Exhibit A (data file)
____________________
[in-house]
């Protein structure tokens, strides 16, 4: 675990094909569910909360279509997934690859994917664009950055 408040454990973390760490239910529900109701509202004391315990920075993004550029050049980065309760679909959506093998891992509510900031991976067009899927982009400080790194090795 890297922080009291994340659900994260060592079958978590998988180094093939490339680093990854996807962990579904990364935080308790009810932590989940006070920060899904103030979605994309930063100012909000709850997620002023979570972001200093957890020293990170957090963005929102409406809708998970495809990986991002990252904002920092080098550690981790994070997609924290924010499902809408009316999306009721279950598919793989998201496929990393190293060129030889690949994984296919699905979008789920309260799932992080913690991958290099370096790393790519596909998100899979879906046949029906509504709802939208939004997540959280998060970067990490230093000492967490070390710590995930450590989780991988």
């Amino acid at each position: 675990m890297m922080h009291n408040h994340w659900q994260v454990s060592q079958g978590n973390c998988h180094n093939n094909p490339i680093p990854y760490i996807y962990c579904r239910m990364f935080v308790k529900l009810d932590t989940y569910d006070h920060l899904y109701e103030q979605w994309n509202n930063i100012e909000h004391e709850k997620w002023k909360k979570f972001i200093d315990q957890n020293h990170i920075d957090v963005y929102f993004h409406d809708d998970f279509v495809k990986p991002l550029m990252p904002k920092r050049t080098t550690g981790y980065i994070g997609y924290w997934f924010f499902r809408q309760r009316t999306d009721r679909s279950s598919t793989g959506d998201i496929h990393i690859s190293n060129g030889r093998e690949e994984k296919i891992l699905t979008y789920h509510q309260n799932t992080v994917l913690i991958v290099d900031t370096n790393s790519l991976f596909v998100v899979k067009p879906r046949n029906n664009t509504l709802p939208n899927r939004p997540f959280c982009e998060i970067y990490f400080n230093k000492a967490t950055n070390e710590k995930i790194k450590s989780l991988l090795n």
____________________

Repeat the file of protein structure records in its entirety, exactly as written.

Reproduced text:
[in-house]
């Protein structure tokens, strides 16, 4: 675990094909569910909360279509997934690859994917664009950055 408040454990973390760490239910529900109701509202004391315990920075993004550029050049980065309760679909959506093998891992509510900031991976067009899927982009400080790194090795 890297922080009291994340659900994260060592079958978590998988180094093939490339680093990854996807962990579904990364935080308790009810932590989940006070920060899904103030979605994309930063100012909000709850997620002023979570972001200093957890020293990170957090963005929102409406809708998970495809990986991002990252904002920092080098550690981790994070997609924290924010499902809408009316999306009721279950598919793989998201496929990393190293060129030889690949994984296919699905979008789920309260799932992080913690991958290099370096790393790519596909998100899979879906046949029906509504709802939208939004997540959280998060970067990490230093000492967490070390710590995930450590989780991988």
């Amino acid at each position: 675990m890297m922080h009291n408040h994340w659900q994260v454990s060592q079958g978590n973390c998988h180094n093939n094909p490339i680093p990854y760490i996807y962990c579904r239910m990364f935080v308790k529900l009810d932590t989940y569910d006070h920060l899904y109701e103030q979605w994309n509202n930063i100012e909000h004391e709850k997620w002023k909360k979570f972001i200093d315990q957890n020293h990170i920075d957090v963005y929102f993004h409406d809708d998970f279509v495809k990986p991002l550029m990252p904002k920092r050049t080098t550690g981790y980065i994070g997609y924290w997934f924010f499902r809408q309760r009316t999306d009721r679909s279950s598919t793989g959506d998201i496929h990393i690859s190293n060129g030889r093998e690949e994984k296919i891992l699905t979008y789920h509510q309260n799932t992080v994917l913690i991958v290099d900031t370096n790393s790519l991976f596909v998100v899979k067009p879906r046949n029906n664009t509504l709802p939208n899927r939004p997540f959280c982009e998060i970067y990490f400080n230093k000492a967490t950055n070390e710590k995930i790194k450590s989780l991988l090795n």